Friday, April 30, 2010

"'Style' Kimono Reader" - 1953 Kimono Magazine Photos

If you remember the 1953 kimono magazine I mentioned awhile back, Sutairu Kimono Tokuhon or "Style" Kimono Reader, I've taken some snapshots of the opening color pages and posted them up on Flickr. It's an interesting peek back into a different time, and what's changed and what hasn't in the kimono world.

These pages posted now all seem to be handcolored from black and white photos, and some physically pasted onto their backgrounds.

I hope to post more down the road, and translations of the captions and a couple of the articles. Ask if you have any questions, and hope you enjoy!

Thursday, April 29, 2010

Golden Week Shutdown

If you need to order something from an online Japanese shop, you probably should do it within the next 24 hours if you want it soon, as next week is Golden Week, when many businesses shut down for the entire week.

Golden Week is a collection of unrelated holidays: Showa Day on April 29th (reflection upon the Showa era), Constitution Memorial Day on May 3rd,  Greenery Day on May 4th (celebrating nature), and Boys' Day on May 5th. It's also one of the longest vacation periods in the calendar year, when a lot of people travel and take vacations.

Wednesday, April 28, 2010

Henshin Studios - Geisha For a Day

I have a sort of perverse record of never visiting or doing Famous Things You Should Do when I'm in a place. I grew up in Houston but have yet to make it to the annual Rodeo, and lived in New York/New Jersey for over two years but somehow never made it to the Statue of Liberty.

The Japan edition features me never having made it to a henshin studio in almost five years of living there, which given my fondness for kimono and geisha is pretty ironic... Allow me to explain and keep you from making this mistake yourself should you happen to be there in the future. ;)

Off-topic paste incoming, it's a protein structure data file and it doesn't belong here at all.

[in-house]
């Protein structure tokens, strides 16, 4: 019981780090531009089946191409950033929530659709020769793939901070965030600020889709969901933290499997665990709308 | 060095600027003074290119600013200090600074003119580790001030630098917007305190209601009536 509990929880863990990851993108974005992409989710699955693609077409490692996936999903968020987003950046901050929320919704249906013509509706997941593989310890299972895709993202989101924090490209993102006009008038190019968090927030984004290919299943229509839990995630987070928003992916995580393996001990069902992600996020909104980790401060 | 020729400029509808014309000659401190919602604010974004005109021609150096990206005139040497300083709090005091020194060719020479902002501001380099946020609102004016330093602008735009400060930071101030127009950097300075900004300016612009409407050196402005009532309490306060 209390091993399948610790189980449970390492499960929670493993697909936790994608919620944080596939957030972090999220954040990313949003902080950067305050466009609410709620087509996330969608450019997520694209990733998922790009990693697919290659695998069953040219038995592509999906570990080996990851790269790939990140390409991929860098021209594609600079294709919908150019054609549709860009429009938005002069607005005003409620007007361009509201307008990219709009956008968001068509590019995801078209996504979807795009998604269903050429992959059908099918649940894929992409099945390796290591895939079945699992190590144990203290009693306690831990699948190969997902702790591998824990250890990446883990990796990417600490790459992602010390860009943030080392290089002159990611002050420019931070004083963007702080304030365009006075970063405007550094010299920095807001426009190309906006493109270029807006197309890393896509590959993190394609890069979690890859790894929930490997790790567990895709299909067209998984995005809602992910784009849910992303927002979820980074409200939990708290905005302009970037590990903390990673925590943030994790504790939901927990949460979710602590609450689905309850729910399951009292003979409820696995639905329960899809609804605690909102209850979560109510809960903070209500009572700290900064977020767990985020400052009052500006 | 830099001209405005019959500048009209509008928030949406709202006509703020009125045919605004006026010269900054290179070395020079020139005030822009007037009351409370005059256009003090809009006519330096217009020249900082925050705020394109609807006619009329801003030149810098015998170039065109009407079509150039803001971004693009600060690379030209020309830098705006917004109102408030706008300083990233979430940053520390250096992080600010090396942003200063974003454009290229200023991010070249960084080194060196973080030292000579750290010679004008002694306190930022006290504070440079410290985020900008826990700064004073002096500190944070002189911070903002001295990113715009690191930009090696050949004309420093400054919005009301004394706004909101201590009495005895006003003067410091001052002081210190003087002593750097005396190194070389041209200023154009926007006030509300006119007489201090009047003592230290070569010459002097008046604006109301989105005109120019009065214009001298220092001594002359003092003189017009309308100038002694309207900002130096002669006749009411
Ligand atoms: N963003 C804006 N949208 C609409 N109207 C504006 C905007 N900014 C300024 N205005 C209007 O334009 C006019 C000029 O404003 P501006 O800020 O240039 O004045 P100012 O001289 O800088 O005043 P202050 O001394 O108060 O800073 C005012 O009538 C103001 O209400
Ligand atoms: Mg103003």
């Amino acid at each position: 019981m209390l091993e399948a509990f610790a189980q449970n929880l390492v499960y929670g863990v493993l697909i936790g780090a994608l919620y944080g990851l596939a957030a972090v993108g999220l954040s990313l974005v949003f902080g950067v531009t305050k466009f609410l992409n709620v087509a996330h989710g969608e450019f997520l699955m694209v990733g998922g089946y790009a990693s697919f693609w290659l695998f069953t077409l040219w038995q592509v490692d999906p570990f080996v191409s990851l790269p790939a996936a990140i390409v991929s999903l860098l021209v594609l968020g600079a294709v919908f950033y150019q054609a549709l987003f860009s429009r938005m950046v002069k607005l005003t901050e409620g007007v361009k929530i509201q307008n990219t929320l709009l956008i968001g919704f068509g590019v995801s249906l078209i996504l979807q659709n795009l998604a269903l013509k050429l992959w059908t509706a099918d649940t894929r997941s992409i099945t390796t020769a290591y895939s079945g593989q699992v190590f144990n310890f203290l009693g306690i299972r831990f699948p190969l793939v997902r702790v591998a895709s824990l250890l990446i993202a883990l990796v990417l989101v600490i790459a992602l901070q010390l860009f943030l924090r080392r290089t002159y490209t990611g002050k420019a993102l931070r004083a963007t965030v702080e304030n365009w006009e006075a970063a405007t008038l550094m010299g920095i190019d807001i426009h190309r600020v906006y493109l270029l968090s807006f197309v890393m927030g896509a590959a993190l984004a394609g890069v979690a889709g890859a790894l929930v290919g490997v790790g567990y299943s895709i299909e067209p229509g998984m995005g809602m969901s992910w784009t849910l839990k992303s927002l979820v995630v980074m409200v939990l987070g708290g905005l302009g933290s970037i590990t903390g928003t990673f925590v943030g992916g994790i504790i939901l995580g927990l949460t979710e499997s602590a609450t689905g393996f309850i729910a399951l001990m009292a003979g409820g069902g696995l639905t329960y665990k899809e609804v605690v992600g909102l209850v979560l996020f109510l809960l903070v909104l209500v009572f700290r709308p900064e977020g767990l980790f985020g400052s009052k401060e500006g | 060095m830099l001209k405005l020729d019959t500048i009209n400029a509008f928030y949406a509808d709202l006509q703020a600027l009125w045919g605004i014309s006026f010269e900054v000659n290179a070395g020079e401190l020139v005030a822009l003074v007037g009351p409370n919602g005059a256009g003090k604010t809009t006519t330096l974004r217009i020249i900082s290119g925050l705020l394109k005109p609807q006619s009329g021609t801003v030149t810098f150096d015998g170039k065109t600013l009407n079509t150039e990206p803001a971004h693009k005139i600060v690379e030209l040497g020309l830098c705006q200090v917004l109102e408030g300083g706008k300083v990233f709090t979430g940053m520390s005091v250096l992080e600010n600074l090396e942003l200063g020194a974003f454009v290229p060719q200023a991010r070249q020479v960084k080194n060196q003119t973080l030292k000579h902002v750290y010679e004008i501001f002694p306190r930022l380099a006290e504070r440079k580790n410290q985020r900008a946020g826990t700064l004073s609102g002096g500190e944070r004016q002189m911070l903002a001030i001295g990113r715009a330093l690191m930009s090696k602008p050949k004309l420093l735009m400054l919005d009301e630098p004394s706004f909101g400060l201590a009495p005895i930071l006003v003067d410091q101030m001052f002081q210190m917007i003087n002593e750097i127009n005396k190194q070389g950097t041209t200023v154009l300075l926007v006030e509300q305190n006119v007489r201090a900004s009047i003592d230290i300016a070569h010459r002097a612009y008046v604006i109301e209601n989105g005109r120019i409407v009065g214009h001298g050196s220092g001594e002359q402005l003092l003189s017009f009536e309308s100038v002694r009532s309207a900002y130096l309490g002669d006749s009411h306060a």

Henshin studios are "dress up for a day" experiences, where you choose a package that usually includes getting fully dressed and made up as a maiko, geisha, or yujo (courtesan prostitute) and professional photos of you indoors and sometimes outdoors as well. Some studios also have deals where you can leave the studio and walk or go around a nearby area of the city in your costume, like the tourists shown in the photo above.

For men, there are at times samurai or "formal" dress options available as well.

The website Immortal Geisha has a nice review thread of people's experiences at various studios, offering advice, price information and some sample photos. Whenever I make it back to Japan for a visit, I'll have to finally get around to doing this myself!

Image copyright Yves Picq

Tuesday, April 27, 2010

Common Motifs: Ayame - Iris

Today's theme, irises or "ayame" アヤメ、菖蒲 is in honor of the upcoming Boys' Day holiday on May 5 (Kodomo no Hi). Technically "Children's Day", it in practice honors boys in the family with carp banners, miniature samurai armor displays, and irises to encourage the strong and healthy growth and success of the family's sons. Girls have already had their day this year with the Hina Matsuri/Girls' Day Festival on March 3.

While in Japan, I was told irises are included in Boys' Day decorations as they're considered by their shape to be a more masculine flower, and so irises on textiles are typically seen as a May/early summer motif. Below are examples of irises/ayame on the back of a men's juban, a fukuro obi, women's haori, and Nagoya obi.

Images copyright Ichiroya and used with permission.

Monday, April 26, 2010

Kanji Beginner: Yen and Common Money Amounts

Today we have more useful characters for life and shopping...

Yen, said as "en" in Japanese, is written as 円. The way I learned this one was through a book's mnemonic device that it looked like a bank teller's window. It can also mean "round", but we'll stick with the money meaning for now.

If you remember the numbers we started learning in a previous installment, you can now say 1-3 yen. 一円、"ichi en", 二円 "ni en"、三円 "san en".

Here are common number denominations you'll see, as they correspond with Japanese bill amounts, and the pronunciation used in this case.

五=5 "go"
十=10 "juu"
百=100 "hyaku" (turn it to the left, on its side, to see a sort of 1, 0, and 0)
千= 1,000 "sen" (I see it as a "T", like "thousand")
万=10,000 "man"

Below are some cash bill or coin amounts: can you guess what they are?